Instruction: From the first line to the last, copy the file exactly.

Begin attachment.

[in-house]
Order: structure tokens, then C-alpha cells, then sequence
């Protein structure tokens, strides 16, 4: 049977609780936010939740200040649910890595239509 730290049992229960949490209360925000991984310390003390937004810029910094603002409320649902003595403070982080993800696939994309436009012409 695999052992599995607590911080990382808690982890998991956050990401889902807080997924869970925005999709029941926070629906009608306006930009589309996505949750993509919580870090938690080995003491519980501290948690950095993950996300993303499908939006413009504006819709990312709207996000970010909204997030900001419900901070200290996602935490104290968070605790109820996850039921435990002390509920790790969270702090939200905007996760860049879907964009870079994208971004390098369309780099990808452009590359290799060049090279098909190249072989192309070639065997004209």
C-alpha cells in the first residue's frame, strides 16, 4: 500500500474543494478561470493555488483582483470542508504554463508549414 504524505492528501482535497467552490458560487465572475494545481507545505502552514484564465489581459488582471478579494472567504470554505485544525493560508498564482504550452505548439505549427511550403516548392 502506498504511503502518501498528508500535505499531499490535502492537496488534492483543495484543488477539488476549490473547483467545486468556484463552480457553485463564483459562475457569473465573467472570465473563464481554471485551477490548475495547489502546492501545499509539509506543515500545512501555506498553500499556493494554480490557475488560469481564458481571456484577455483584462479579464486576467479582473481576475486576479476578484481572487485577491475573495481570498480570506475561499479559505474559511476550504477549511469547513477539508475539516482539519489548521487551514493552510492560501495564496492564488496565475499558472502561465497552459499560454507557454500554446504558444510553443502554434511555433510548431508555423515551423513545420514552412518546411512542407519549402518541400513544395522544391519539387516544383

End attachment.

[in-house]
Order: structure tokens, then C-alpha cells, then sequence
């Protein structure tokens, strides 16, 4: 049977609780936010939740200040649910890595239509 730290049992229960949490209360925000991984310390003390937004810029910094603002409320649902003595403070982080993800696939994309436009012409 695999052992599995607590911080990382808690982890998991956050990401889902807080997924869970925005999709029941926070629906009608306006930009589309996505949750993509919580870090938690080995003491519980501290948690950095993950996300993303499908939006413009504006819709990312709207996000970010909204997030900001419900901070200290996602935490104290968070605790109820996850039921435990002390509920790790969270702090939200905007996760860049879907964009870079994208971004390098369309780099990808452009590359290799060049090279098909190249072989192309070639065997004209």
C-alpha cells in the first residue's frame, strides 16, 4: 500500500474543494478561470493555488483582483470542508504554463508549414 504524505492528501482535497467552490458560487465572475494545481507545505502552514484564465489581459488582471478579494472567504470554505485544525493560508498564482504550452505548439505549427511550403516548392 502506498504511503502518501498528508500535505499531499490535502492537496488534492483543495484543488477539488476549490473547483467545486468556484463552480457553485463564483459562475457569473465573467472570465473563464481554471485551477490548475495547489502546492501545499509539509506543515500545512501555506498553500499556493494554480490557475488560469481564458481571456484577455483584462479579464486576467479582473481576475486576479476578484481572487485577491475573495481570498480570506475561499479559505474559511476550504477549511469547513477539508475539516482539519489548521487551514493552510492560501495564496492564488496565475499558472502561465497552459499560454507557454500554446504558444510553443502554434511555433510548431508555423515551423513545420514552412518546411512542407519549402518541400513544395522544391519539387516544383